Safety Moment #83: The One-Legged Stool

One-legged stool inherent safety

Reproduced with permission

Early in the 20th century a factory in the town of Pitsea in England manufactured the explosives using nitro-glycerine. 

Making nitro-glycerine was very dangerous. Concentrated acids were mixed with glycerine in huge vats. If too much glycerine was added too quickly to the mixture, it would become unstable, and a large valve would have to be opened to quickly dump the whole batch into a large vat of water. Failure to do this quickly could have led to a catastrophic explosion.

Mostly, though it was very dull. The operator would sit at the mixing machine for long hours just looking at the dials to make sure the machine was working OK, and there was a good chance they could fall asleep on the job. A one-legged stool made sure they had to perch to stay awake . . . in all the years the factory operated they never once had to dump the Nitro-Glycerine mixture.

In other words, the worker in charge of this process (the rather stout gentleman shown in the picture) was allowed to sit down but only on a one-legged stool. Hence if he dozed off, he would fall and wake up.

Let’s consider this situation using process safety management thinking. 

  • The hazard is “wrong composition”, i.e., too much glycerine.
  • The consequence is a devastating explosion.
  • The predicted frequency of the event is very low.

Such a situation is what process safety professionals face all the time. 

The difference between then and now lies in the safeguards. In the Pitsea factory the safeguard was a one-legged stool — that’s all. It was cheap, easy to maintain and effective.

Were we to build a process such as this now we would install multiple layers of protection, involving sophisticated instrumentation and backup safety devices. Such systems are expensive, require considerable maintenance and are difficult to understand. Yet they would not necessarily be more effective than the one-legged stool. After all, the process at Pitsea never experienced an explosion.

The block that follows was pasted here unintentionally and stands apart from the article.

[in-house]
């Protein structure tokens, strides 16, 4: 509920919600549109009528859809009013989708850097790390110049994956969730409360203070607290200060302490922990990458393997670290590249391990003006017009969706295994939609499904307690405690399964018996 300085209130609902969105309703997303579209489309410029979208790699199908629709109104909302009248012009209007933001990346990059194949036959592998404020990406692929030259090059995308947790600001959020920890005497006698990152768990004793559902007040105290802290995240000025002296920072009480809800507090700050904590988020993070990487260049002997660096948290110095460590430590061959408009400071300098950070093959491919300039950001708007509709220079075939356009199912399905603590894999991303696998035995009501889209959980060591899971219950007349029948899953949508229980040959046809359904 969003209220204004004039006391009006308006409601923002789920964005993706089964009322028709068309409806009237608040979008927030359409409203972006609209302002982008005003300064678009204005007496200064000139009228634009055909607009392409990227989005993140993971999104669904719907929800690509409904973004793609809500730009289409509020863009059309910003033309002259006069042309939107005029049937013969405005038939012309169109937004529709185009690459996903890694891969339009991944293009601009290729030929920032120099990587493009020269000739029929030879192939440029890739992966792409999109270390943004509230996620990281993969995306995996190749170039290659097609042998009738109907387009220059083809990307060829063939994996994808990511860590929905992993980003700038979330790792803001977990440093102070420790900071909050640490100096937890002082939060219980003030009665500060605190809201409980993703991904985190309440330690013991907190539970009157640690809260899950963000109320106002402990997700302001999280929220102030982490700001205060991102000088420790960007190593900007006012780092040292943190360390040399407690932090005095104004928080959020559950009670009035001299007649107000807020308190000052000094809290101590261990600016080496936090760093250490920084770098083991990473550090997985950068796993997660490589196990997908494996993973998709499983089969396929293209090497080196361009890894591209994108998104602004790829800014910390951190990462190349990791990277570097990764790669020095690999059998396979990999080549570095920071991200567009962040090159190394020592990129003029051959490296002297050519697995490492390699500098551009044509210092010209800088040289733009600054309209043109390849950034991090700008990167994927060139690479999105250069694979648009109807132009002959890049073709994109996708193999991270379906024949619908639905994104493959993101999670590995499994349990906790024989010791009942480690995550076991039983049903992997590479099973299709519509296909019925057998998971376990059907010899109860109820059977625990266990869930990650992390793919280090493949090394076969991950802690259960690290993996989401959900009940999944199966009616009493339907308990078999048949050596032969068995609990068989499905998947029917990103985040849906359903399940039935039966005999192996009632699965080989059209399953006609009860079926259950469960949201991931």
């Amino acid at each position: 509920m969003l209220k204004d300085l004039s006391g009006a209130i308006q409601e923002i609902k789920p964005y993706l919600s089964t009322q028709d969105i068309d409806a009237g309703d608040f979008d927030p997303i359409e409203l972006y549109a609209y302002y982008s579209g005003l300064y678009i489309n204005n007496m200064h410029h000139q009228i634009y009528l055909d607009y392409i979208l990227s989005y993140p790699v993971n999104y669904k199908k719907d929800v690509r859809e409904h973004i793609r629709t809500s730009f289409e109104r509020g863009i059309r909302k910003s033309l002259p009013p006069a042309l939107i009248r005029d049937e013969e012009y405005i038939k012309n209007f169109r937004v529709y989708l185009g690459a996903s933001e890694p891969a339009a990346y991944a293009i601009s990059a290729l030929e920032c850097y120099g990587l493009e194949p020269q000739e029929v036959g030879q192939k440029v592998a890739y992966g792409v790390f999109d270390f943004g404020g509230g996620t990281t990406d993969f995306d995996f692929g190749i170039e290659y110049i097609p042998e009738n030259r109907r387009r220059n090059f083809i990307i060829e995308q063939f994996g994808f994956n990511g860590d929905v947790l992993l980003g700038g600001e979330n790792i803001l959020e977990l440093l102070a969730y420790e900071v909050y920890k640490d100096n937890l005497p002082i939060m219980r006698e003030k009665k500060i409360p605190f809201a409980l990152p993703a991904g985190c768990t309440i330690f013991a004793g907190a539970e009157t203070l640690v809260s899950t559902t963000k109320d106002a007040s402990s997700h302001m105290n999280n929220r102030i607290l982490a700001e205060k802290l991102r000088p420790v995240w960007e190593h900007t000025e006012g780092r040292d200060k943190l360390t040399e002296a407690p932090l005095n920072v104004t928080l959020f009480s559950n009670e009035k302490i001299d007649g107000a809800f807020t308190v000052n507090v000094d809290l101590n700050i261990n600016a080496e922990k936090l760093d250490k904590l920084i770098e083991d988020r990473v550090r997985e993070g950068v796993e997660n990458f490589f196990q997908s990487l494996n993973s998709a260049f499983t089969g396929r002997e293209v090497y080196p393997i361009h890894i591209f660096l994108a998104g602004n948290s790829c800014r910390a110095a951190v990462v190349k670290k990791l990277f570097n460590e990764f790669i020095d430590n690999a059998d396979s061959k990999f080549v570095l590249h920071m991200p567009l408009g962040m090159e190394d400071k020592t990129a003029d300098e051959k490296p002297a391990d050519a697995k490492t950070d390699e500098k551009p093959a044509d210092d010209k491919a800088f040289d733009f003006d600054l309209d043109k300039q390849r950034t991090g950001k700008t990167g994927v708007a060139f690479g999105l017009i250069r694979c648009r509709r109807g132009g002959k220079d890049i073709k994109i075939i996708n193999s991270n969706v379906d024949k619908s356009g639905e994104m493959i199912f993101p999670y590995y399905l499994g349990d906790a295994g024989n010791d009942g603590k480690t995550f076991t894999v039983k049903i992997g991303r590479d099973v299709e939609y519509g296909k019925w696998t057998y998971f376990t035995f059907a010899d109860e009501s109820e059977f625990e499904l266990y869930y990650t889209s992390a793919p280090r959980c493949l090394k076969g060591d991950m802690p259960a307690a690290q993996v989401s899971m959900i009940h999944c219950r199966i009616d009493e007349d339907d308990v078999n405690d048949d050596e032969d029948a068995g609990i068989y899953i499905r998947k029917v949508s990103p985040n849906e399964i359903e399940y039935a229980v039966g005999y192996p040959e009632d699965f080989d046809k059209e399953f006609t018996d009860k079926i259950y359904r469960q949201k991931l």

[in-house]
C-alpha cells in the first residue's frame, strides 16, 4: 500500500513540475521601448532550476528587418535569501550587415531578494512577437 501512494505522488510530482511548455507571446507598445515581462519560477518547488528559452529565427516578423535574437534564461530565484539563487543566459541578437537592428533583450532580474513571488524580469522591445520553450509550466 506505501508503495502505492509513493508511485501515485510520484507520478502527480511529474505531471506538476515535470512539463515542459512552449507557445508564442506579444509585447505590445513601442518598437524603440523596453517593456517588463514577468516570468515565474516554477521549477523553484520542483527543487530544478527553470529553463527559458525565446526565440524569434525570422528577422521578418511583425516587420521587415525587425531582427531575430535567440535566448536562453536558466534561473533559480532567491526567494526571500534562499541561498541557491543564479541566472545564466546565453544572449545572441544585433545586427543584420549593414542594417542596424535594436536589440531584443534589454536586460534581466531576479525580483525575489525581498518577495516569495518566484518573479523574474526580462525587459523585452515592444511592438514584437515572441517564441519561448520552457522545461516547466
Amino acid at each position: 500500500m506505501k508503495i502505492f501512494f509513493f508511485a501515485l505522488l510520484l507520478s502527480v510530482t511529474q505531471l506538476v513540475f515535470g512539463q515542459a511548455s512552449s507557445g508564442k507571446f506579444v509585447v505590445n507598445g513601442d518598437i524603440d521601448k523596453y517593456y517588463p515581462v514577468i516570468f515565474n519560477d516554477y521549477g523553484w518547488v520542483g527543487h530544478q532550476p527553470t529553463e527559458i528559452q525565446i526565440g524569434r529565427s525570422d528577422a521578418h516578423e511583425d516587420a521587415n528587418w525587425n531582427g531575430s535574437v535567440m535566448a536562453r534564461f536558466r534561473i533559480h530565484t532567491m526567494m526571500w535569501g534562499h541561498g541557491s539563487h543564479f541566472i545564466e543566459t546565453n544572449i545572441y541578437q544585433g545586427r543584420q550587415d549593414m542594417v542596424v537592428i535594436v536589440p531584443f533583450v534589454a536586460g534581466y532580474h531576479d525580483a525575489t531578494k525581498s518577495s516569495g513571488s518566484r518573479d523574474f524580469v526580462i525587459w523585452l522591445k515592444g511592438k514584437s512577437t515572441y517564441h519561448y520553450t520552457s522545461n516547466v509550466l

Strapping Gauge measures level in tank

It might be thought that the time and place of this example is so distant as to be not pertinent to modern industry. But I recall, early in my career, working at two chemical plants, one in south-east Texas and the other in Europe, where the clients made large quantities of ethylene oxide (EO) — a chemical that is both toxic and highly flammable. 

EO was stored in a large tanks. The tanks had no instrumentation at all. The only way of measuring the level was with a manual strapping gauge. To modern eyes this situation sounds extraordinarily hazardous, yet it worked — in many years of operation neither facility had a spill or any other type of incident to do with tanks.

The modern process safety expert could not live with either of the above examples. He or she would not accept that the level in both the nitro-glycerine vat and the EO tanks could be monitored without any type of instrumentation. He would insist on conducting elaborate studies that generate recommendations for the installation of expensive level control systems backed up with a high-integrity Safety Instrumentation System. Indeed, an industry regulation or standard may require that such a system be installed.

This new system may or may not make the operation of the tank more safe, but it will most certainly increase capital and maintenance costs substantially. Moreover, a complex system such as this is vulnerable to the Law of Unintended Consequences. If something can break it will. But with the one-legged stool, all that can break is the leg of the stool itself, and that can be fixed in no time flat.

The following Table compares the two approaches to controlling the level in the nitro-glycerine reactor using process safety management terms.


Although the above analysis is written somewhat tongue-in-cheek, it is actually an example of the application of Inherent Safety, specifically the value of Simplicity. The modern, highly instrumented approach, could be considered as an example of, “We’ve found the solution, now where’s the problem?”